FAROLA and SAS Ai – Beacons


The “Farola” or Lighthouse helps ships at sea. Barangay Farola got its name after this lighthouse.

“Barangay” Farola (meaning barrio Farola, or a village named Farola) got its name from this lighthouse structure erected by the US Army Corps of Engineers when the Philippines was a US Territory and Commonwealth. In the local vernacular the word lighthouse translates to “Farola”.

This Farola stands along the shores of the South China Sea, in the town of Tagudin, province of Ilocos Sur, island of Luzon to warn mariners of dangerous rocks and shoals. Serving its purpose well, this lighthouse safely guided many nighttime landings of US troops during World War II.

To draw a purposeful parallel between SAS Ai and this lighthouse, we can cite the inherent benefit of financial aid to disadvantaged kids so they can attend high school. Just as the lighthouse guides the mariners safely on their charted courses, SAS Ai aids disadvantaged students toward earning their high school diplomas at SAS.

In many ways SAS Ai has become the beacon to other financial aid providers by showing them ways to properly carry out their program, by standing tall and exemplifying true leadership in the non-profit sector.


SAS Ai at the 2010 Centennial

Scholars and Parents

SAS Ai scholars and their parents attend briefing before the community picnic

SAS Ai participated in the 2010 SAS Centennial celebration in a major way, offering three venues and activities for all those attending and members of the community at large. The community picnic, headed by Tina Laycano and Andring Ladi involved all the scholars and their parents, members of the Field Team, members of the Board of Trustees who were visiting from abroad, and the SAS Ai President and CEO, Atty Romeo J Somera, CPA.

In the above photo we see the scholars seated in front with their parents seated directly in back of them. Scholars from left to right, Cristina Javier, Mirasol Literato, Ina Gabaldon, Michelle Pera and Jessa Lastimosa (who has since graduated) listen to the briefing. Members of the Field Team also sat at the back.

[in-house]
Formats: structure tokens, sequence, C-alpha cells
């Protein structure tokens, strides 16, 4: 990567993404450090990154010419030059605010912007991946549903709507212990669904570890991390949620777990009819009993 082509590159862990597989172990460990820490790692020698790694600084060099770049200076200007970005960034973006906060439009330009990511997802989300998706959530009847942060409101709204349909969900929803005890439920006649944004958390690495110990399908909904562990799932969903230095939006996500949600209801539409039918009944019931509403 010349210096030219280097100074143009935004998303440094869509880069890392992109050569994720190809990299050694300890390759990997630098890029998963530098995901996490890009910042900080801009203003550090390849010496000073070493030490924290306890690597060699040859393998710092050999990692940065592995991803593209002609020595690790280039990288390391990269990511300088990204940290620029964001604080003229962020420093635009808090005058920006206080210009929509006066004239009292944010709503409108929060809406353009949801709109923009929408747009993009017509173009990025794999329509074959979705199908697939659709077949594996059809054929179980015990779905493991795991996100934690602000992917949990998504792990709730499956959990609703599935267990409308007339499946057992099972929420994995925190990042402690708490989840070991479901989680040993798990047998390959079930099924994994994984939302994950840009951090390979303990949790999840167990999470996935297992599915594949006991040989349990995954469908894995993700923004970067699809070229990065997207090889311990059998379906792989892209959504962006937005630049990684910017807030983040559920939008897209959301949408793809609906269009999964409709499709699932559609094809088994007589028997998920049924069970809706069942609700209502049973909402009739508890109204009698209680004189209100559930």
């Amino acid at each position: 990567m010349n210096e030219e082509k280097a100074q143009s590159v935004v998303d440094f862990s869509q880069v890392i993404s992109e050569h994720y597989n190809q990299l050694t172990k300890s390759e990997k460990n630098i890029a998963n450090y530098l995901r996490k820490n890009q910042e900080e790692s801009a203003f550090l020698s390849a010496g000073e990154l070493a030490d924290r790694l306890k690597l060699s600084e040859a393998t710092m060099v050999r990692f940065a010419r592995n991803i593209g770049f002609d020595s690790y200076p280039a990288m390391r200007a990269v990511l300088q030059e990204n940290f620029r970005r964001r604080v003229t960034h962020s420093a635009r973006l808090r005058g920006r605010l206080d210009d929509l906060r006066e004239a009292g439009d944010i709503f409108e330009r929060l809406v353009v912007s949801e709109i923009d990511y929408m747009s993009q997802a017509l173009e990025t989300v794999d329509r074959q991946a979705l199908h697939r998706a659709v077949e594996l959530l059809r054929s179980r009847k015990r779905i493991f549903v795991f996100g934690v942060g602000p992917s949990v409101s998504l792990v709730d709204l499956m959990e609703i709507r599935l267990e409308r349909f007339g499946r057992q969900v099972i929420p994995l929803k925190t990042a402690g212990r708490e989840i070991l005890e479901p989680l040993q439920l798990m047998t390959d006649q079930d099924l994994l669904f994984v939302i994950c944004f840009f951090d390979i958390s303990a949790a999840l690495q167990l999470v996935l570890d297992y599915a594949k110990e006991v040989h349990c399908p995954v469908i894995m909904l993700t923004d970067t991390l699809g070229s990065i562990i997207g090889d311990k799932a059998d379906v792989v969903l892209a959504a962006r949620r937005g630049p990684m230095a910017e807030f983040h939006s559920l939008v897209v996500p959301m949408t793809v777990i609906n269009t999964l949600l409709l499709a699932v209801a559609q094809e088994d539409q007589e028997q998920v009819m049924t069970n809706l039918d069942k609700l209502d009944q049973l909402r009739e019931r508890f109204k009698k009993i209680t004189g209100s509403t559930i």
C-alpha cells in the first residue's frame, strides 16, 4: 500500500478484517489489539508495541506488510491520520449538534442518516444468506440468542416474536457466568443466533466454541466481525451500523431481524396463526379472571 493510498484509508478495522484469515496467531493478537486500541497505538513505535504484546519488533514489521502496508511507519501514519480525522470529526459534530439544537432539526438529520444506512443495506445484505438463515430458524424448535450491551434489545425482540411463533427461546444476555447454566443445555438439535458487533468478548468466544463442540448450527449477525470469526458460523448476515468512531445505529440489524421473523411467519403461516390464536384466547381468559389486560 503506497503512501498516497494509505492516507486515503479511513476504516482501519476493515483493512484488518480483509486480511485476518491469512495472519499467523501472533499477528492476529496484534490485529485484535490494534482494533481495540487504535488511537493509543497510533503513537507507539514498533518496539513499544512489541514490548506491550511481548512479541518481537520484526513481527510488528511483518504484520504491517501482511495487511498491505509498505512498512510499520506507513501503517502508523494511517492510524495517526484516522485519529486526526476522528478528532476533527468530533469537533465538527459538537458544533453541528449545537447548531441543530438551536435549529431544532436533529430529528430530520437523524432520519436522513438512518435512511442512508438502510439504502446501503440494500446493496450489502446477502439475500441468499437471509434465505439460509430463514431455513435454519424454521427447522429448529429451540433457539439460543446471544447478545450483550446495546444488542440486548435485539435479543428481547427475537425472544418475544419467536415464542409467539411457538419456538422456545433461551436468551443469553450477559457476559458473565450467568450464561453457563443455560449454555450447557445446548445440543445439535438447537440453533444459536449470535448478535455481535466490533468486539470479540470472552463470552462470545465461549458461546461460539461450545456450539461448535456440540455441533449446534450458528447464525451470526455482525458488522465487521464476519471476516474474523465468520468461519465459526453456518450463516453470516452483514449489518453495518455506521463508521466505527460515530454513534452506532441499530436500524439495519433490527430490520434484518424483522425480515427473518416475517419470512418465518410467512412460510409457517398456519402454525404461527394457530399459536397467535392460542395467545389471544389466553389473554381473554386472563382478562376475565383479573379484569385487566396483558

The community picnic proved successful serving close to 1750 people.

Board Members Visit with SAS Ai Scholars

BOT Visit

Board of Trustees members visiting SAS and the SAS Ai scholars

(Above photo L-R) Willie Santamaria, Albert Bunoan, Virginia Buban (in back), Aleli Mae Villaros (in front), Remy Sagun, and Louella Bayan enjoy an afternoon visit with tea and sweet rice cakes.

Board of Trustees (BOT) members Willie Santamaria and Virginia Buban, both based in California visit with Field Team members Albert Bunoan (Field Team Leader), Aleli Mae Villaros, Remy Sagun and Louella Bayan. They filed a report of a very productive meeting and visit to the board and to the Scholarship Committee.

Willie’s and Virginia’s itineraries included visits with the SAS Ai scholars on the SAS school campus. The unplanned visit by members of the BOT delighted and surprised the scholars. The Field Team gathered the scholars, the rest of the Field Team and arranged a quick luncheon meeting with the two BOT members. Discussions covered ideas from Virginia detailing plans of sponsoring more scholars. Currently we sponsor four students each year.

Counting on charitable and generous friends and donors, we look toward a successful fund-raising campaign. We fully intend to continue with the financial aid program even if we can only raise enough money to support one student per year.